Hacking for Covid-19 success

Published on the 23/04/2020 | Written by Heather Wright


Hack the crisis nz

Winning #HacktheCrisis solutions incubate…

Nearly 1,000 Kiwis have hacked away to develop new solutions, from a lightweight, simple to use click and collect online shop to ‘the Tinder of (food service) Tenders, a peer-to-peer delivery service and a storytelling and art site to connect people, to help New Zealand recover and thrive post Covid-19.

More than 950 participants joined #HacktheCrisisNZ last weekend, with 47 final pitches delivered at the end of the 48 hour challenge. Louise Evans, Coin South chief activator and one of the event organisers, says “When we first started organising Hack the Crisis, we had no idea how big it would become.”

Official idea submissions numbered 210 after a four days of public idea collection ahead of the hackathon and more than 18,000 hours were spent building the solutions.

The event – New Zealand’s largest collaborative StartUp event – saw art and storytelling offering Draw This! crowned the overall winner by a judging panel which included Sir Stephen Tindall, Soul Machines’ Greg Cross, Eat My Lunch’s Lisa King, Key to Life ambassador, comedian Mike King and Vic Crone of Callaghan Innovation.

“There’s no better business school.”

Draw This! aims to connect older people who may be affected by isolation and loneliness with young budding artists looking for fun, creative activities. The older person records a description of an object – a lemon tree in the back yard with birds visiting for example – which is posted on the site. Children then attempt to draw what they hear and post the result.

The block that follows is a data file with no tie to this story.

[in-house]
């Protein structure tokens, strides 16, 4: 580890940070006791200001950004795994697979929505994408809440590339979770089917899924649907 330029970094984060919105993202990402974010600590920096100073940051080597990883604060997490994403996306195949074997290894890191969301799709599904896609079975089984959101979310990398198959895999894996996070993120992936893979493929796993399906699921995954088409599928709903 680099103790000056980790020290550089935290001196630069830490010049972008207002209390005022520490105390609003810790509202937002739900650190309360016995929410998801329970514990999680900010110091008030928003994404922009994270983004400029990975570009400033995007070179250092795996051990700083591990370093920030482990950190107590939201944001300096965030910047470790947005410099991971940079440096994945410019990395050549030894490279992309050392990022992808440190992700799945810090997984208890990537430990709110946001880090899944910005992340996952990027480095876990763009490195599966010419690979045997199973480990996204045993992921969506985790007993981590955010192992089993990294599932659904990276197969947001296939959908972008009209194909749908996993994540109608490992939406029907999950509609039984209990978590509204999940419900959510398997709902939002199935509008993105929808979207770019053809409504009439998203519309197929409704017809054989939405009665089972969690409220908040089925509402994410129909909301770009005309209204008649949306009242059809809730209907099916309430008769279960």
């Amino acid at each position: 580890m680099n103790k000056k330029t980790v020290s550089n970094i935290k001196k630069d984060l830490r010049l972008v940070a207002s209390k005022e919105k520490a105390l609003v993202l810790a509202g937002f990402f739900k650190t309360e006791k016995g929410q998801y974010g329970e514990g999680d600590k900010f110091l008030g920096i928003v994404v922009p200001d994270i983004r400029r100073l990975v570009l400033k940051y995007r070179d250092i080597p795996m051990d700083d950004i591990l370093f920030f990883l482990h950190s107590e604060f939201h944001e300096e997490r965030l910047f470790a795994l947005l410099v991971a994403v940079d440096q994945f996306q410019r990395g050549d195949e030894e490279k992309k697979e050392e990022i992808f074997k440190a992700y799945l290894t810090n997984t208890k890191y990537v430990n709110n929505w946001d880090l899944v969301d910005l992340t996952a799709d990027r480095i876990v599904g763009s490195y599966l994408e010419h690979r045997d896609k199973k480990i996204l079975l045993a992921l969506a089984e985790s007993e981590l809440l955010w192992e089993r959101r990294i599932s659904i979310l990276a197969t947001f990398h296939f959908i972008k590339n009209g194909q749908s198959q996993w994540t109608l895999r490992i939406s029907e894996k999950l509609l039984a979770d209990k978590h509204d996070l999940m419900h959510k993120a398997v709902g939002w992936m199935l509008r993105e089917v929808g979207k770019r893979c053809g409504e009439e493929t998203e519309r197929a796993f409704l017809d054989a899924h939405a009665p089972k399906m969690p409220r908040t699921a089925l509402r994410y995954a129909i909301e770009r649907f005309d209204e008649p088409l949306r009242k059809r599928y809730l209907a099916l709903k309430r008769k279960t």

Holly Grover, Draw This! project leader and co-founder, said the team gave themselves limitations early in the weekend with a narrow problem to solve: Engaging with elderly people using only a landline.

“We focused on making meaningful connections in all that we were doing. It warmed our hearts to gather descriptions, and then get the first drawings in response.”

Draw This! took home $5,000, with three runners up – PowerMove, which aims to address energy poverty; peer-to-peer delivery service PeerPostie; and mental health and wellness focused Wanderable-Riposte – taking home $3,000 each.

PeerPostie, delivered via an app, aims to help small businesses avoid the need to pay heavy commissions to delivery services or apps (we’re looking at you UberEats…) or to set up their own delivery service, instead using a network of local people to deliver – and receive a small payment for doing so.

It’s won the support of David Perk, CEO of Wellington NZ, who says businesses need time to adjust and a service like PeerPostie would allow them more time to focus on their own business, rather than setting up their own delivery service.

“I also love the way it’s keeping communities connecting and giving everyone an opportunity to support each other,” Perk says.

Maple, which gamifies walking turning steps into points which can be traded for discounts at local stores won the best student team, garnering a $2,000 prize.

Tinder for tenders, Foodjockey, one-stop pantry virtual supermarket Shopalong and decision mapping tool Roadmaps 4 Recovery rounded out the finalists.

More than 50 mentors and coaches helped the teams, with backing from innovation hubs around New Zealand.

Luke Ball, Lightning Lab general manager, says the event was ‘not just a flash in the pan event’, with incubators across the country planning on supporting the businesses beyond the weekend.

“There’s no better business school than the one offered by #hackthecrisisNZ,” Nuri Gocay, mentor to the teams, says.

 

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